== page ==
and Mmdel had been tall for a woman, while
Mr. La Mert had not been tall for a man, so



!00 '• CHERRY RIPE



that it was impossible for her unpractised eye
to decide which of them might be sleeping
there.

It was not very long, however, before her
doubts were set at rest, and the fashion of it
was in this wise :

One day, Mignon during her accustomed
visit, appeared for the first time to take heed
of the surroundino' tombstones, and the sioiit
of them seemed to suo'S'est somethino' to her
mind that had hitherto entirely escaped it.
Then beo-an one of those efforts at remember-
ing that were so piteous and painful to wit-
ness ; the fugitive idea that disappeared just
as she was about to grasp it, the precious
half-thought that she Avas not able to com-
plete, these irritated and distressed her almost
to frenzy. She began her wanderings again,
but the area of them was so circumscribed,
and that which she sought so near at hand,
that on the third day she found it.

Prue marvelled what was going to happen
next, as her mistress stopj)ed at a curious
little yard lying back from the houses in the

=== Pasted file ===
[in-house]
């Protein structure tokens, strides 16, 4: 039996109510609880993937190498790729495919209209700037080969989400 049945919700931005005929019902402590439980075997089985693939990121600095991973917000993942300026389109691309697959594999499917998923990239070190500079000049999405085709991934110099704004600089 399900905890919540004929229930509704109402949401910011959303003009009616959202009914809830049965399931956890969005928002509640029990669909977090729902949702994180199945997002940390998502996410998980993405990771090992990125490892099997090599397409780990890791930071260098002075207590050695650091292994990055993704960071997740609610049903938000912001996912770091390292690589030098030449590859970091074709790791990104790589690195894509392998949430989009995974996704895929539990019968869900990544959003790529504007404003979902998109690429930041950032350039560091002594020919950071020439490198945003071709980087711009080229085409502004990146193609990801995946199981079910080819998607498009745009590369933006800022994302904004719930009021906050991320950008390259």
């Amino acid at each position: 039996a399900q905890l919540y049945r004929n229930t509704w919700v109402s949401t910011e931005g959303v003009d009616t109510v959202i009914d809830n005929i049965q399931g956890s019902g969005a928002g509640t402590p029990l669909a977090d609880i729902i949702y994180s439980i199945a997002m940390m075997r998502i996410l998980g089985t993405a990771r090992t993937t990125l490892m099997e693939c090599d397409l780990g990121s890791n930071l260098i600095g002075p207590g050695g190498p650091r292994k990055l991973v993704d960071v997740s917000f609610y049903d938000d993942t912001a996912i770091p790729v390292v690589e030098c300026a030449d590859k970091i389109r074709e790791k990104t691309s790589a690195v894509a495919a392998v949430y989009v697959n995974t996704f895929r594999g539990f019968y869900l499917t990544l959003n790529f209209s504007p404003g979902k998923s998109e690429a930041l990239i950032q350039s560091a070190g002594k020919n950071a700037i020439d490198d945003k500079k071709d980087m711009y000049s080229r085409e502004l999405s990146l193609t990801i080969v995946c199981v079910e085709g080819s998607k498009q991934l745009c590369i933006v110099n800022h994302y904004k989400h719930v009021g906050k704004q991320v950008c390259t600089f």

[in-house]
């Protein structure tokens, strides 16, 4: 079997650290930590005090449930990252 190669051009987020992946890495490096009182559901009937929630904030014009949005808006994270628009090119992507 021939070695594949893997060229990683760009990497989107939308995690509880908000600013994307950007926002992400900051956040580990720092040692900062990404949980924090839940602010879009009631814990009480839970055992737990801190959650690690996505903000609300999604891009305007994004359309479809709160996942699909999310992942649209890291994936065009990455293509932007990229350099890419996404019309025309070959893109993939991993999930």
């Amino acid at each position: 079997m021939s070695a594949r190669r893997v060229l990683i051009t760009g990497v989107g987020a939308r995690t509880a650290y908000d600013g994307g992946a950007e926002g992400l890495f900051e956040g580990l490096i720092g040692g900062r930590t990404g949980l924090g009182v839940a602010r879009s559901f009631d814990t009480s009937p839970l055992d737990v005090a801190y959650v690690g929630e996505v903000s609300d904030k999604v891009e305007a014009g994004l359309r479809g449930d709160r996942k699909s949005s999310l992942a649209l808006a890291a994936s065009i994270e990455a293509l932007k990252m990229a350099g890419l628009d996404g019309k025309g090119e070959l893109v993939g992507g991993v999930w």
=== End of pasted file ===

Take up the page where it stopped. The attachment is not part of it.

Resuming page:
narrow street where it was situated, and



HEART. 201



as she druw nearer perceived that it was that
of a stone-cutter and tombstone maker.

Blocks and fragments of stone, statues^
tablets roughly hewn and not yet inscribed,
others half completed, and some all discoloured
and defaced, entirely filled tlie enclosure, while
below a plaster bust of the first Napoleon leant
a small Avooden board on which was inscribed



A tipsy wretched-looking man, who sup-
ported himself with one hand against the
low palings, and swayed to and fro, occa-
sionally doubling up altogether, w^as extend-
ing his right hand towards the grimy stones
and statues, and shaking his head sadly,
as though he were philosophising on the
mutability of all things, and applying the